Southern European countries, including Italy, Portugal, and Greece, are expected to lose at least 10% of their current populations. Worst of all is Japan (more on Japan later). The PRB report claims that in Japan “only 14% of the population is below age 15, while 19% is above age 65.” Based on these numbers, the Japanese population will contract by 21% over the next 50 years.
Yet despite smaller populations in Europe and Japan, world population is growing. That means more people competing for the same scarce resources. And when it comes to food, those resources are already stretched thin.
The U. S. Department of Agriculture publishes a painfully dry monthly report called World Agricultural Supply and Demand Estimates (WASDE). The August report shows that despite record stocks in some commodities, increased consumption is keeping supply tight. Here are some highlights:
Price pressures build: This year’s wheat crop of 609 million tons is the second largest on record. But wheat stocks – the surplus amount of wheat in storage – are actually at 30-year lows. The report says price pressures will soon start building, because wheat stocks have not been dramatically rebuilt.
Grain consumption exceeds production: In all of the last four years, world grain production has fallen short of consumption, forcing a draw down of stocks in wheat, corn, rice, and soybeans. Soybean prices recently hit 15-year highs, and wheat and corn 7-year highs.
Reserves being drawn down: Despite the largest U.S. corn crop in history projected, the WASDE report said that the global stocks-to-use ratio for corn will be at a 30-year low, with stocks drawing down for the fifth straight year.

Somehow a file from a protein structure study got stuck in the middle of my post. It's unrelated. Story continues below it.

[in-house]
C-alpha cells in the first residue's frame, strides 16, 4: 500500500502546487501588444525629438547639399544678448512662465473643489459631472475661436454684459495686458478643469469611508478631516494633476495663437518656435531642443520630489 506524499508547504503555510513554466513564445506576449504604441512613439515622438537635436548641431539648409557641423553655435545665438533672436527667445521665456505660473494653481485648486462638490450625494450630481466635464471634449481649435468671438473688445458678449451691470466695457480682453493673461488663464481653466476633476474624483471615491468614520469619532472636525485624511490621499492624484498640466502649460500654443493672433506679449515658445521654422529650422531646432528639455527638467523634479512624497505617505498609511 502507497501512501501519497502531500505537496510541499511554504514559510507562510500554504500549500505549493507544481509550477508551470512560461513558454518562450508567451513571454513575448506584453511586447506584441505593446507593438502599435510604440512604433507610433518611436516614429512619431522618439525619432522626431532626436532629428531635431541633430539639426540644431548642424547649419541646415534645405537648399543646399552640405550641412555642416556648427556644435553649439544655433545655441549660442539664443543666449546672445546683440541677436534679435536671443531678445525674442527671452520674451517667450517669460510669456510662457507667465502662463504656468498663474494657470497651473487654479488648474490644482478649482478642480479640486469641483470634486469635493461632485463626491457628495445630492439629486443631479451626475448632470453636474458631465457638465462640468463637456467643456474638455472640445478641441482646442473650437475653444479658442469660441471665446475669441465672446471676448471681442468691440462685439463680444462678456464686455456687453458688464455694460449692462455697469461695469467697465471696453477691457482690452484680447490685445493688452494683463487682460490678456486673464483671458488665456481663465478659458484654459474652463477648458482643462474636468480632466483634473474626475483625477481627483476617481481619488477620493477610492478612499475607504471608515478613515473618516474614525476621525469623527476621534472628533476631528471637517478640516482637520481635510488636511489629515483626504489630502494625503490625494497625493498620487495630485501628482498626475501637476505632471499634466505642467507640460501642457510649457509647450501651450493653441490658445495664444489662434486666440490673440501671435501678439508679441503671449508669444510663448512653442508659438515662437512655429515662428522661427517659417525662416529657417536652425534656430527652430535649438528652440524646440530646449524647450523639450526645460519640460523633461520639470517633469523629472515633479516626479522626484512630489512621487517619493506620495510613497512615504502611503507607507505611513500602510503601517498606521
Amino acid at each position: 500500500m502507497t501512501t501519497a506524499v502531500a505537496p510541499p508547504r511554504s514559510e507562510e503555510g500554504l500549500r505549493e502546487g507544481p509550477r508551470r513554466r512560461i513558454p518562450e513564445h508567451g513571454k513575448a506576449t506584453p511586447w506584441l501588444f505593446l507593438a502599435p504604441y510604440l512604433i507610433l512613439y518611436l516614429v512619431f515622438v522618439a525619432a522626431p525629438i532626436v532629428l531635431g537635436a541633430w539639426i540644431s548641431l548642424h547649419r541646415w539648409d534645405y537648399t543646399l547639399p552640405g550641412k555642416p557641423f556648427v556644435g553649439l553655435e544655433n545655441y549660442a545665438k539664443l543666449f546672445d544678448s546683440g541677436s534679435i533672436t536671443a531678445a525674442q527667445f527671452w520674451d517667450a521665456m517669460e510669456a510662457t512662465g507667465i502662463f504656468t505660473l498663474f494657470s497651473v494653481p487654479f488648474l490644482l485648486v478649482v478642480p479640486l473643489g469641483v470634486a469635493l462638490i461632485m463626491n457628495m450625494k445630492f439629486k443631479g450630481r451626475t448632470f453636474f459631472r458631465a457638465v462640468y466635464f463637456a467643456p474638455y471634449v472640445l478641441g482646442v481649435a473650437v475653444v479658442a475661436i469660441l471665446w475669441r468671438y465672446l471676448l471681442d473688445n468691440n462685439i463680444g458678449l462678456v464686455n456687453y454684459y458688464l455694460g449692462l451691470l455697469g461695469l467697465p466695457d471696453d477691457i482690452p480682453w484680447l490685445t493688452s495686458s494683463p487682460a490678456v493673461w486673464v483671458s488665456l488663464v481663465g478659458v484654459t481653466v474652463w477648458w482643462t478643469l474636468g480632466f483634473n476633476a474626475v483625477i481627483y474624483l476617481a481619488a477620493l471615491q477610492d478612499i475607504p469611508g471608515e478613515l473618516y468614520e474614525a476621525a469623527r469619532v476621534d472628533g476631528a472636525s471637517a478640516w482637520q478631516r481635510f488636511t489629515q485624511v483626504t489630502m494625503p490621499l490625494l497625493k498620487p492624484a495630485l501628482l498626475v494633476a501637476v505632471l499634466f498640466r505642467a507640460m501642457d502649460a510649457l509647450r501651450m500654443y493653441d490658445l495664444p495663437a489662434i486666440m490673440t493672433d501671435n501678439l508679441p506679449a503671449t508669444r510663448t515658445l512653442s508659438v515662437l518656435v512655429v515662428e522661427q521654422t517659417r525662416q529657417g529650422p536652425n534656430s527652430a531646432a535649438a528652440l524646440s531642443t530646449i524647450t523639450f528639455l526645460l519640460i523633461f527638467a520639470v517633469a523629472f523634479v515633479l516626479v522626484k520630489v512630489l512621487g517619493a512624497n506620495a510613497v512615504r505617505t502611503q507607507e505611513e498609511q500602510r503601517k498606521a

These numbers aren’t meant to scare you. I don’t believe we’re headed for a Malthusian famine. Quite the contrary. What these statistics show me – coupled with what I saw on the ground everywhere in Asia – is that there is a tremendous opportunity for food growers.
But which growers? Should you buy at the wholesale or retail level? And aren’t rising commodity prices bad for companies that sell food products? Well…yes. Think of oil refiners.
A refiner makes gasoline and other products from oil. When the price of oil goes up, the refiner has to pay more for the chief input of its product. Oil is a cost for refiners. Higher oil prices squeeze margins.
True, if oil prices are high, it means gasoline prices are probably high too. But we live in a competitive world. Producers are not always able to pass on the higher cost of raw materials directly to the consumer. Raise your price and your customer may decide to get his gasoline from that station across the street.
The good news is that we may be seeing the peak of commodity prices in the short term. This will mean a big boost in the profit margins of the companies I’m recommending below. And you can buy them today before that boost is priced in to the stocks.
Long term, though, based on the population statistics I mentioned above, the demand for basic food commodities is one of the bedrock economic truths of our lifetimes. Food is in growing demand, and supply is increasingly tight.
Find The Trend Whose Premise Is False – Then Bet Against It
Dan Denning is the editor of Strategic Investment , one of the most respected “big-picture” investment newsletters on the market. A former specialist in small-cap stocks, Dan has been at the helm of Strategic Investment since 1999 – where, drawing from his network of global contacts, he has designed an investment strategy that takes into account global political and economic trends. His weekly e-mails and monthly newsletter give investors the most complete picture of what’s shaping investment markets, what’s coming next, and exactly what to do today.